Why Isn't The Cat Using Its Litter Box?

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Why Isn't The Cat Using Its Litter Box?
Why Isn't The Cat Using Its Litter Box?

Video: Why Isn't The Cat Using Its Litter Box?

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Video: Does Your Cat Hate the Litter Box? 2023, February
Anonim

Two American behavioral zoologists (experts in animal behavior) provide tips for solving ten common toilet-related problems in cats.

Failure to use the litter box is the most common problem in cats. “At least ten percent of cats experience litter problems during their lifetime,” says Victoria Voight, referring to her experience studying cat behavior at the University of Pennsylvania. The search for a solution can be futile for the owners, because problems with natural remedies can arise for various reasons. One problem can have many reasons, while another begins because of one thing and continues because of another.

Kitten is played with a tray, photo photograph
Kitten is played with a tray, photo photograph

1. Why does a normally normal and well-behaved cat suddenly stop using its litter box and start urinating and defecating elsewhere?

The detailed answer to this frequently asked question is an overview of common litter box problems. The first thing that is possible is to assume that your cat is sick. Whenever problems arise with the tray, always try to rule out any medical cause.

Urination outside the tray can be part of excretory or tagging behavior. Urine marking is part of communication behavior and most often occurs as a response to a nearby cat or as part of a battle with an animal in the same room. Occasionally, a cat starts tagging in response to a new person or unfamiliar odor in the house.

Typically, a cat marks with urine in the form of a spray - it presses against a vertical surface (for example, your favorite closet or recently pasted wallpaper), lifts its tail and blows a small stream of urine onto this smooth surface. Less commonly, you can see the cat marking while snuggling to the floor in the same position it uses when selecting. Tagging behavior is not related to the tray itself, and therefore changing the tray will not solve the problem. Cats urinate to communicate, not because they haven't made it to the toilet.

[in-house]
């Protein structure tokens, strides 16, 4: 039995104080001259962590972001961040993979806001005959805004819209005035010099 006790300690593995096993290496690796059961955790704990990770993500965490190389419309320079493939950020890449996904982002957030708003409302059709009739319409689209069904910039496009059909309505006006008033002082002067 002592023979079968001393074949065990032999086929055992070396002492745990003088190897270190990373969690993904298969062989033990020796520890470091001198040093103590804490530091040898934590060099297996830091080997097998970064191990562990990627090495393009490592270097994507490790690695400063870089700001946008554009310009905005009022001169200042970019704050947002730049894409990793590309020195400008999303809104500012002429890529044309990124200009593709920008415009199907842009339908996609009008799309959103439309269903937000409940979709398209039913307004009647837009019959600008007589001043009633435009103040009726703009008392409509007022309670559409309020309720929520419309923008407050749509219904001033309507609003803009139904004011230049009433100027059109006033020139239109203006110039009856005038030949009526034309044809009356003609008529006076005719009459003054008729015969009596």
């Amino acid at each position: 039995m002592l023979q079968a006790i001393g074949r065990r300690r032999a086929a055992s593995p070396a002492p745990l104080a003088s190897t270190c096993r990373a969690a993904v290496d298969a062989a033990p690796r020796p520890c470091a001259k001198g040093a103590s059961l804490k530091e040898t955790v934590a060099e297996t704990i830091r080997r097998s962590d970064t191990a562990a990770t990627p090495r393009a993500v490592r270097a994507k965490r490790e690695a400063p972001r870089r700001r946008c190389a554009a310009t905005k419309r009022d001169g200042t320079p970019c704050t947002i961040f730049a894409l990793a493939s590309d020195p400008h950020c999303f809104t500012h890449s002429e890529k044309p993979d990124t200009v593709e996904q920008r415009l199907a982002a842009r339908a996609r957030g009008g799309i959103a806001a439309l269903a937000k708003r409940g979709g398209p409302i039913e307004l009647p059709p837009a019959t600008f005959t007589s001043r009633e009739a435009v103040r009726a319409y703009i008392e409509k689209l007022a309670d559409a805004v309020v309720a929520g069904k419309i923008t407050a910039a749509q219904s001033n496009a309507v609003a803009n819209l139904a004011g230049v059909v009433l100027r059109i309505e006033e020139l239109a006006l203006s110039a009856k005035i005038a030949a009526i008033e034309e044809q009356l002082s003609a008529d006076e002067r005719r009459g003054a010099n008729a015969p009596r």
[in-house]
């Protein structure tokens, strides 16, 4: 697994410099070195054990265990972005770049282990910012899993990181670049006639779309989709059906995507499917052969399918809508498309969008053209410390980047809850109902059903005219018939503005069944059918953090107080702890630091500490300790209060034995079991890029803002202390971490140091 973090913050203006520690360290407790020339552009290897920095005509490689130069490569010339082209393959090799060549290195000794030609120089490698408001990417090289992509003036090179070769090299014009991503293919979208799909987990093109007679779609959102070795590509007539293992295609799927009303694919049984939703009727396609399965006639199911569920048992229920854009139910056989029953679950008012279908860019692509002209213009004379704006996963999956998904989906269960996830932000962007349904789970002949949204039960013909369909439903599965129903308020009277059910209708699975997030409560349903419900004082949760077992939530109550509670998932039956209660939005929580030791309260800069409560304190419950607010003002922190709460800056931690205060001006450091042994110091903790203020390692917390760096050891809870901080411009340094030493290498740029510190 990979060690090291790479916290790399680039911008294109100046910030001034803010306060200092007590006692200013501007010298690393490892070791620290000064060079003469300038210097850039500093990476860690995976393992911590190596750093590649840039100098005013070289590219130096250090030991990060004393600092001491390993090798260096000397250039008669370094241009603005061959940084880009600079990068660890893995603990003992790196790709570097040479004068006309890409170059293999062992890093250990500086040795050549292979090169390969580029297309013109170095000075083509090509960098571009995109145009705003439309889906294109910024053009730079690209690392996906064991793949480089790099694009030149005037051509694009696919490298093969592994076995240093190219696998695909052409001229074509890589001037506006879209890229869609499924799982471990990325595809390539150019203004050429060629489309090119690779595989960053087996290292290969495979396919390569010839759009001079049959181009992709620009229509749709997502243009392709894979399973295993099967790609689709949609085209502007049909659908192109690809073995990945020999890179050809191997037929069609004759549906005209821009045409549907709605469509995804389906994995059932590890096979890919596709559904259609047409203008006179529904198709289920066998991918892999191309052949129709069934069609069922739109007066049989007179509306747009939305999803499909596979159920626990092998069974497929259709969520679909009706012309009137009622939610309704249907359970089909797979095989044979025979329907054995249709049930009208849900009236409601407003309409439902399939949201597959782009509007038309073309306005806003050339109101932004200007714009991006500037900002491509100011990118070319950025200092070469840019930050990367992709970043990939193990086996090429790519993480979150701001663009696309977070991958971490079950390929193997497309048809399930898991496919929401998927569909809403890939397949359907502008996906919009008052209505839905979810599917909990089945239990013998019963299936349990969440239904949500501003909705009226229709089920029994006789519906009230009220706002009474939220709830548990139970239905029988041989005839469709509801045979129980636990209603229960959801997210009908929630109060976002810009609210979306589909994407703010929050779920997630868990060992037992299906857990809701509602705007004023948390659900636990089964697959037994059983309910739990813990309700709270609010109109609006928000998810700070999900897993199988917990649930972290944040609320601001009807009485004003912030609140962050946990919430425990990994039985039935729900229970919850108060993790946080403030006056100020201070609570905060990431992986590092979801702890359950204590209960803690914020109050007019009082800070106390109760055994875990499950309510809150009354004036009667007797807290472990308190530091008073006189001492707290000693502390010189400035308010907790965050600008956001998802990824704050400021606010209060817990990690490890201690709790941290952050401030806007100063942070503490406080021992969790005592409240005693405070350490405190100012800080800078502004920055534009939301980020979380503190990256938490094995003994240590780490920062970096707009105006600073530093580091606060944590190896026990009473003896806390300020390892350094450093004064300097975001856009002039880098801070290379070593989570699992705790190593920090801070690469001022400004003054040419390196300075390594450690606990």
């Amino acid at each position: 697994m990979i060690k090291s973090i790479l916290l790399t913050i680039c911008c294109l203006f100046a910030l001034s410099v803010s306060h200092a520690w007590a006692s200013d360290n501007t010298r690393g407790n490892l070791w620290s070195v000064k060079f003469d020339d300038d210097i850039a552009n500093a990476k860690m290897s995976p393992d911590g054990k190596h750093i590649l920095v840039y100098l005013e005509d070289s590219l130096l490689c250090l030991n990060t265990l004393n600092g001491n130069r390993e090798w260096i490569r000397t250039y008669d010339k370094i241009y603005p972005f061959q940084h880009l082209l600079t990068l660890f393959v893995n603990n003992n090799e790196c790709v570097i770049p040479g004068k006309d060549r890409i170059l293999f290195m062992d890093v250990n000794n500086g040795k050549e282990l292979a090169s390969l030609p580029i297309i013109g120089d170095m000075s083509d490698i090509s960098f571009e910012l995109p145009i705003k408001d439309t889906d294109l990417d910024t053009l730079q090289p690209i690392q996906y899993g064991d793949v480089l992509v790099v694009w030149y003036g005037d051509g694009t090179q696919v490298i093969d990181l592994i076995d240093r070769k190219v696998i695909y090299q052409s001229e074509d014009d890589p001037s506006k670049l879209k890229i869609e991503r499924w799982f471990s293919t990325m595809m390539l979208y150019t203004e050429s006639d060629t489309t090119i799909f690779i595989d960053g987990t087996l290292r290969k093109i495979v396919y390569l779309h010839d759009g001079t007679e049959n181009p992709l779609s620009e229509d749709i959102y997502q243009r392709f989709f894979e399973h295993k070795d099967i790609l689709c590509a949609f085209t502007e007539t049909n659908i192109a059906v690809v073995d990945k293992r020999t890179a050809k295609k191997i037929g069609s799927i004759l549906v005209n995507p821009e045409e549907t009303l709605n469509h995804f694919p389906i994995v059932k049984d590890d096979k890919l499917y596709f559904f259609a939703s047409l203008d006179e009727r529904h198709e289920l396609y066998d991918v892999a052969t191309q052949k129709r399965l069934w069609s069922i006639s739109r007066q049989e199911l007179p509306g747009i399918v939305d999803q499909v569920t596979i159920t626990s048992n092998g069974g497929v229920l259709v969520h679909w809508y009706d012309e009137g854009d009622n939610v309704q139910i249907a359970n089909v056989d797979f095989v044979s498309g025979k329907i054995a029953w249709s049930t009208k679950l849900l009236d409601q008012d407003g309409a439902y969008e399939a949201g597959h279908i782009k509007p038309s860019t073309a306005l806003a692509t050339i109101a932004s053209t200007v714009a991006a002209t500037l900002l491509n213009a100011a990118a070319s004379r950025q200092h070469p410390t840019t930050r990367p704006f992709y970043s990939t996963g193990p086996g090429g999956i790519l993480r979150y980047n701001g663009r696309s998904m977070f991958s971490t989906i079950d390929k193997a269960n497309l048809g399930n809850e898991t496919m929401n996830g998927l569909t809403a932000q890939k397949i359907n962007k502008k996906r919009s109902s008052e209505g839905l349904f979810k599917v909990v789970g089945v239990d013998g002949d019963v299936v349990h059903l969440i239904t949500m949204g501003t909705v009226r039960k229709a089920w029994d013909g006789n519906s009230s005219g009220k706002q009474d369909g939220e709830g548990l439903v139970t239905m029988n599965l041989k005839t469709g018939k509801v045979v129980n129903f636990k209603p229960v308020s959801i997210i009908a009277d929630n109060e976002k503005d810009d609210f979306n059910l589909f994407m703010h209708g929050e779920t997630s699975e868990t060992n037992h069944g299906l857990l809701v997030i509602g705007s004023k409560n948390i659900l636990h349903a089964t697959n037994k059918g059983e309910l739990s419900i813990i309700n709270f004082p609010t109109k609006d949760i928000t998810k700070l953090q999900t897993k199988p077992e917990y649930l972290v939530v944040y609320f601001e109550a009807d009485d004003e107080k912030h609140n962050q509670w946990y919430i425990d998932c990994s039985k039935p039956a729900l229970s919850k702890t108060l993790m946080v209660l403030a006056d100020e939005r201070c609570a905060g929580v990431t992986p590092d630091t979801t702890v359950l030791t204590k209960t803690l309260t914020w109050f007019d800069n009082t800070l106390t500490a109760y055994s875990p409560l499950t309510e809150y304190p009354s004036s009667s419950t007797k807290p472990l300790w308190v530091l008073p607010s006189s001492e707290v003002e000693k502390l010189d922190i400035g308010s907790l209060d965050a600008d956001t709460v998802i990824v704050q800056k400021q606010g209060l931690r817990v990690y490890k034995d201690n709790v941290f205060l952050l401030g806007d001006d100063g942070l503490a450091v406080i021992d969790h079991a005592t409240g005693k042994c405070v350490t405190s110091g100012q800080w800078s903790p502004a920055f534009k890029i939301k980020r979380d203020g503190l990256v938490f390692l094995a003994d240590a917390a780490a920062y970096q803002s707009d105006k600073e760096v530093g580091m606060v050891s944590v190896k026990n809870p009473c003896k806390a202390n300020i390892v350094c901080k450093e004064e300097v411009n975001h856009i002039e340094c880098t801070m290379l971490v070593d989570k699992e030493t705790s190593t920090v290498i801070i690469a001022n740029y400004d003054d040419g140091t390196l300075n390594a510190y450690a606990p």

The problem of dirt in the house, which is associated with urination, bowel movement, or both, arises when the cat develops a dislike for a given litter box or a preference for a different material or place. Cats also have a spinning motion toward the litter box when they experience pain or fear in or around it.

Your cat may prefer other surfaces because of the sensation of the litter box to its paws. Recent research by Peter Borchelt, who has a Ph.D. in cat behavior and is the owner of a New York City consultancy, indicates that most cats prefer a fine granular substance containing sand. Some cats like to evacuate in several places - where they feel safe. Changing the absorbent in the litter box, keeping the toilet inadequate or moving it from a favorite place can all lead to dirt and odors in the Home.

2. Until recently, my cat spent a lot of time in her litter box. Why?

This question is difficult to answer without additional information. Observe the animal while it is in the tray. Is it playing, sitting, lying still, or is it trying to urinate and defecate and unsuccessfully? Perhaps these frequent and long visits to the litter box are due to medical reasons.

Remember what happened in the house when this litter box was placed for the cat. If she is in a separate part of the house, then the animal can perceive her as a safe place in which he hides from something frightening, for example, from a clumsy puppy.

The animal may play in the litter box, or, if the absorbent is soft, it may just like to lie on it. It is noticed that cats most often lie exactly in trays, because the filler is a soft material that suits them.

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